Tuesday morning, I went to Costco. On the way there the radio DJs explained endlessly that the governor’s lockdown order began at 12:01 a.m. March 25 (Wednesday). I did not think that was particularly a hard concept to understand, but it went on and on, on more than one station.
I, for one, have had enough of the hate virus, the mean virus, and the judgment virus. Ive had enough of the yelling and the name-calling. Its infected all of us and made us all sick and tired. But we can radically change our behavior. We can do way more than just wash our hands, use sanitizer, and stay inside. This moment shows us how vulnerable we all are. It shows us how tied we are to one another. It shows us how we are all in this together.
The virus that causes coronavirus disease 2019 (COVID-19) is stable for several hours to days in aerosols and on surfaces, according to a new study from National Institutes of Health, CDC, UCLA and Princeton University scientists in The New England Journal of Medicine.
The coronavirus is causing unprecedented economic damage to Hawaii and the rest of the world. Millions of people could be ultimately laid off.
A poll released Sunday from NBC and the Wall Street Journal shows that there is a huge disparity between Democrats and Republicans about how seriously to take the Coronavirus. Seventy-nine percent of Democrats say that they believe the worst is yet to come, compared to only 40% of Republicans. Sixty-one percent of Democrats say they have stopped attending large public gatherings, while only 30% of Republicans say the same.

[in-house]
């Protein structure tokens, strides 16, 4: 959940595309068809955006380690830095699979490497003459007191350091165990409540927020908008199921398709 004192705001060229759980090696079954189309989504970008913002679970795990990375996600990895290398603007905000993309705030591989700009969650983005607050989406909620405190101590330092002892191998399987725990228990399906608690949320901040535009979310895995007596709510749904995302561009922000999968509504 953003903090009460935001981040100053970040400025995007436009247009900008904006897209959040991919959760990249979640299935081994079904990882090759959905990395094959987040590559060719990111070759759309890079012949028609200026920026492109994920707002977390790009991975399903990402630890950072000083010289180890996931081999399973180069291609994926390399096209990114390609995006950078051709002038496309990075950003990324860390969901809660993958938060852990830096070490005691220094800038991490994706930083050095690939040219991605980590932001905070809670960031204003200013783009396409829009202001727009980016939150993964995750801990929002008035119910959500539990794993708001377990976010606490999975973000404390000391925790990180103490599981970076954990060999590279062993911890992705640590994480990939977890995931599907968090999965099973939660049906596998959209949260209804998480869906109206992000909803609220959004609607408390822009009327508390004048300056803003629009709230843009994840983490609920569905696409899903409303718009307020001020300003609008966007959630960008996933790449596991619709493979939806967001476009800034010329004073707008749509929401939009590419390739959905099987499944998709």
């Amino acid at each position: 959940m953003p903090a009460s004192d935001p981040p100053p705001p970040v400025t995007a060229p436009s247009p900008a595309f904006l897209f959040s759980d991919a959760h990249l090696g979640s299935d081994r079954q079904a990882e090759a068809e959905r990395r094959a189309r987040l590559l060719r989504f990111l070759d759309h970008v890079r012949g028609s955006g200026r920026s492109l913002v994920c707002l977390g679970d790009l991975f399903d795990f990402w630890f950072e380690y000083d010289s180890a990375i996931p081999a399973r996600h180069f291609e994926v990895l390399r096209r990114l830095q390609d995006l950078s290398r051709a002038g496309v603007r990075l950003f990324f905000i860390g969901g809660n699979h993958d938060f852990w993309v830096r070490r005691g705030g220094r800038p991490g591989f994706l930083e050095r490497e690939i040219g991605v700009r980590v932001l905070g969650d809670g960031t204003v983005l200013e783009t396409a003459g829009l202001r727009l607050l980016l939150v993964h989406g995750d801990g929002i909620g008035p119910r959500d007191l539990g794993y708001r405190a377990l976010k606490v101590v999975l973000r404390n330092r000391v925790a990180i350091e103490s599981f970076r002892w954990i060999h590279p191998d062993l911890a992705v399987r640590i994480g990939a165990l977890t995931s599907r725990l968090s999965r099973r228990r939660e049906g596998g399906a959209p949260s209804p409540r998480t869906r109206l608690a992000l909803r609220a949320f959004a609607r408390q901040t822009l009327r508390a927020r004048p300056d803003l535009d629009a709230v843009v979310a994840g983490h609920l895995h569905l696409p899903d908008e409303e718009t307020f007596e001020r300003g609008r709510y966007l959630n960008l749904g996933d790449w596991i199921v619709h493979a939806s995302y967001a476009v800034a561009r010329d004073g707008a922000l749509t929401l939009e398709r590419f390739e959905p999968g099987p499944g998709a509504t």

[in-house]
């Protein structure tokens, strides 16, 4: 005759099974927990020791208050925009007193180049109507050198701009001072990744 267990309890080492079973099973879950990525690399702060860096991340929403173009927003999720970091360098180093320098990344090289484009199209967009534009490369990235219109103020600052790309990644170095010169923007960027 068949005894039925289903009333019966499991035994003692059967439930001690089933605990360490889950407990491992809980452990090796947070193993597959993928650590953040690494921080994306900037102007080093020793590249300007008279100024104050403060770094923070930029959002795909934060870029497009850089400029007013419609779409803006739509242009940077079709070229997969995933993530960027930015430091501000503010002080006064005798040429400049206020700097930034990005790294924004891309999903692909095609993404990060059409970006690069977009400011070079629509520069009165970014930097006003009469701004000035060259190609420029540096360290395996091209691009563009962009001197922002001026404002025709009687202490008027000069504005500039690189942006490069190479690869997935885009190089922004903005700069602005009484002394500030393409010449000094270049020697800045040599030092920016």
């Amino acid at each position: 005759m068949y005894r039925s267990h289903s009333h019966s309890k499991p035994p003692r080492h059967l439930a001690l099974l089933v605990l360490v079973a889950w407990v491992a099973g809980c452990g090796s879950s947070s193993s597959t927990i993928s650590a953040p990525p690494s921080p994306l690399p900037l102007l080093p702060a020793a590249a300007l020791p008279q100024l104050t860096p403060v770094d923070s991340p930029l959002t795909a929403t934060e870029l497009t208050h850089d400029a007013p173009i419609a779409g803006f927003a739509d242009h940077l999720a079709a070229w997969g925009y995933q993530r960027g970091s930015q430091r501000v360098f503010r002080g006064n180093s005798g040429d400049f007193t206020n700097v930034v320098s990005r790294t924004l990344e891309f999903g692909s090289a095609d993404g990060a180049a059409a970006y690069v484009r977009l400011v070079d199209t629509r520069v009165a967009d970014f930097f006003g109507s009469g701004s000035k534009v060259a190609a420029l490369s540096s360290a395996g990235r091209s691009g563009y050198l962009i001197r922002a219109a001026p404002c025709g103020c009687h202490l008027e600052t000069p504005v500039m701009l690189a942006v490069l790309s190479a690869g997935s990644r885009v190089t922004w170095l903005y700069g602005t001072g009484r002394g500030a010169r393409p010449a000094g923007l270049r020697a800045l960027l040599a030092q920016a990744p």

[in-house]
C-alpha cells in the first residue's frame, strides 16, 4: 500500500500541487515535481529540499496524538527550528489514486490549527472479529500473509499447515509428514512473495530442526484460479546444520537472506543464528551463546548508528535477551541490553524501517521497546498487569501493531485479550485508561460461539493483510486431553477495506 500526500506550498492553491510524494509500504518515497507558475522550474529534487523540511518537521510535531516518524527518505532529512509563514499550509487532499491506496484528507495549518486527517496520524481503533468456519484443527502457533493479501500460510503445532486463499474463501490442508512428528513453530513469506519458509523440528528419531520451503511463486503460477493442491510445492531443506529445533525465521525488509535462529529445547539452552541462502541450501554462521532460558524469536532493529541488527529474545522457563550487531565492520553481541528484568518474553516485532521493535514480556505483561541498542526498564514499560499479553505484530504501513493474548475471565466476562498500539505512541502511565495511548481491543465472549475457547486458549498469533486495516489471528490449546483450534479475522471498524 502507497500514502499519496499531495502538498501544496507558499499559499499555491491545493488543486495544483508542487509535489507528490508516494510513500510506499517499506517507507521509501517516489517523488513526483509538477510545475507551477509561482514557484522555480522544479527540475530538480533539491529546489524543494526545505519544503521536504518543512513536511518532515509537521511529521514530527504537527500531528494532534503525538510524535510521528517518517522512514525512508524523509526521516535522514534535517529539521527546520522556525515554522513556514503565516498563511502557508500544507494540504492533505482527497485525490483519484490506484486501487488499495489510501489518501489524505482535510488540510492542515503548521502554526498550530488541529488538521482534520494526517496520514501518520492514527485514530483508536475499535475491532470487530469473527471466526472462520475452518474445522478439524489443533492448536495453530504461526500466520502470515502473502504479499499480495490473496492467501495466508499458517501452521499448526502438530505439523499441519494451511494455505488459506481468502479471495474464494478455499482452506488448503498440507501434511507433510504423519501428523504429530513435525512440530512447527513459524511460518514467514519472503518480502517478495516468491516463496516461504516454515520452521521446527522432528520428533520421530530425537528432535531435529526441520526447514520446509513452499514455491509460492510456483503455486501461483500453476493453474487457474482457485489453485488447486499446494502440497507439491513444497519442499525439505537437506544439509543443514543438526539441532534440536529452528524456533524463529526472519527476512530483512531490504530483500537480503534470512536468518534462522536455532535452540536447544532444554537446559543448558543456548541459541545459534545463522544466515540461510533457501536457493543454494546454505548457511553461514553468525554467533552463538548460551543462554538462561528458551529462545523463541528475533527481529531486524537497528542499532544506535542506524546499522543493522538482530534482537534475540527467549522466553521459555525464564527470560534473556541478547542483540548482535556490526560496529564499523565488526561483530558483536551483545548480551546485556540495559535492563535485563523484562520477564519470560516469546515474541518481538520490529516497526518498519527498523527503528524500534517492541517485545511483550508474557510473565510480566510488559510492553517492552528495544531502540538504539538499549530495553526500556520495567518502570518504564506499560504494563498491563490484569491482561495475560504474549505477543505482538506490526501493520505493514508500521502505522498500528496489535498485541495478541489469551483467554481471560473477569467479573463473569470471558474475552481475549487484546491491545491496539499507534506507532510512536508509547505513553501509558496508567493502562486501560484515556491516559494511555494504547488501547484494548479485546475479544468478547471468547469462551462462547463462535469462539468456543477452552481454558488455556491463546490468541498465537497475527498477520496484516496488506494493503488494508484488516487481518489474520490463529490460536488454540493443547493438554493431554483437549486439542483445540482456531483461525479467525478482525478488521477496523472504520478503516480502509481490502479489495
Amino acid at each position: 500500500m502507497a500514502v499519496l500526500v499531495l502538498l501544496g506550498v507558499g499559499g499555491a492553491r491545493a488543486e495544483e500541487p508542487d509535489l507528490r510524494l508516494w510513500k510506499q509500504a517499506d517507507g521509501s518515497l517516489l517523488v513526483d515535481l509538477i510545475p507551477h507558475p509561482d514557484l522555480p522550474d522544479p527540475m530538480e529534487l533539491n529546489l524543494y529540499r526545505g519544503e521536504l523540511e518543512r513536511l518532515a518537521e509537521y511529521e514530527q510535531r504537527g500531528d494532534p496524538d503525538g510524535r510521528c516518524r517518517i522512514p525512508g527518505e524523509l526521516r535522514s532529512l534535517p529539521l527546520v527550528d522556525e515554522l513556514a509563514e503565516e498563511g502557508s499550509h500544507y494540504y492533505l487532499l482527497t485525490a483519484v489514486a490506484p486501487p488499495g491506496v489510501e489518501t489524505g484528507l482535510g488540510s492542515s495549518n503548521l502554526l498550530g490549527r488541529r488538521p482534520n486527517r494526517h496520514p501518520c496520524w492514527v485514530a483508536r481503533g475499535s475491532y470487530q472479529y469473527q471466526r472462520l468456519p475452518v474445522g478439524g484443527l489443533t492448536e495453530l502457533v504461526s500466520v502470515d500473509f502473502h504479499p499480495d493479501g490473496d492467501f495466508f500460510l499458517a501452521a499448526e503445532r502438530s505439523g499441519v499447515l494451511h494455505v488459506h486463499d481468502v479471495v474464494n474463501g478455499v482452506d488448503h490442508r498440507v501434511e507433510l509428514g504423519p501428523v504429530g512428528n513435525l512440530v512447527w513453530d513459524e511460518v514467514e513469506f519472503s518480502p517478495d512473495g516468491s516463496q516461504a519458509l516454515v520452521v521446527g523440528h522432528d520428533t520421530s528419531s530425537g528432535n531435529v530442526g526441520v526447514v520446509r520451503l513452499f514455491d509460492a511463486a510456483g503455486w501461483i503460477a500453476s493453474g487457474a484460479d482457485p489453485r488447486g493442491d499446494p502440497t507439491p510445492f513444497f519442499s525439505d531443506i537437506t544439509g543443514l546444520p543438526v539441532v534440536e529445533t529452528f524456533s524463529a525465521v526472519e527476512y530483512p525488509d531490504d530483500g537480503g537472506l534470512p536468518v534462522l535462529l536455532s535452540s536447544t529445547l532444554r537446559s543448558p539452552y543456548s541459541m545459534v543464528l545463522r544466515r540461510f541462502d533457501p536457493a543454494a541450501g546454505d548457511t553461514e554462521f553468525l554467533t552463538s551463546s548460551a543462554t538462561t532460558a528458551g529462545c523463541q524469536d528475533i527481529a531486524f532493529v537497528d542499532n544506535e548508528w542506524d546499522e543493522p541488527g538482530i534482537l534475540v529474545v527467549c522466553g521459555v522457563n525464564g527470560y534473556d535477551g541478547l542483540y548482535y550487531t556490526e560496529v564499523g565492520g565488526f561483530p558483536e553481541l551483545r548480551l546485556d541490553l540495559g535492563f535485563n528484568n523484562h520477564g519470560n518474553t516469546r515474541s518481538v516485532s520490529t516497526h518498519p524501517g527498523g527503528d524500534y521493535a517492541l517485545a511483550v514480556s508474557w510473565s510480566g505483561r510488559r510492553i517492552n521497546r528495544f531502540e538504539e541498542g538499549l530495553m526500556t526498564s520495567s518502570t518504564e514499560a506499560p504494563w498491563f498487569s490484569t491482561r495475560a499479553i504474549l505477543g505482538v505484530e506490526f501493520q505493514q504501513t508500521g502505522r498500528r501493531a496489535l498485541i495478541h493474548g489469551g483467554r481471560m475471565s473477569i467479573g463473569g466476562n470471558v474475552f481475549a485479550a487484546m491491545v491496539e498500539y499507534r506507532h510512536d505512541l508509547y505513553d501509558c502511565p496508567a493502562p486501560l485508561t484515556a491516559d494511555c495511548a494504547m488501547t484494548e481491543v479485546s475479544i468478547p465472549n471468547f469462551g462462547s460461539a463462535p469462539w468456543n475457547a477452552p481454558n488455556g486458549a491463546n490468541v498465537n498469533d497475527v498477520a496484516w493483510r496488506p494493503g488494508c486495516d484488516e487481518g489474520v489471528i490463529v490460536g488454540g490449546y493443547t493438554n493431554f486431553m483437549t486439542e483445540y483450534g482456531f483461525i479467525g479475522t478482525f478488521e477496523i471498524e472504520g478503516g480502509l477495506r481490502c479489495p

The Feb. 27 My Turn column opposing legislation to lower the blood alcohol concentration (BAC) limit in the state to .05% comes from an organization that is funded by members of the alcohol and hospitality industry and has never supported lower BAC limits. Shortly before the Senate passage of Senate Bill (SB) 2234 to enact a 0.05% BAC limit statewide, the same organization used the same misdirected scare tactics it employed when it opposed nationwide efforts to lower BAC from 0.10 to 0.08% in the late 1990s.
Sometimes a little hysteria is a good thing. It can wake up the complacent. Maybe, this time there is something really wrong. Once you are alert, its time to think how to react. Which existential crisis gets priority? My guess is the one that can kill you now, but its a mistake to let immediate problems distract you entirely from long-term goals. The one decision that is almost always wrong is to do nothing. Make a decision.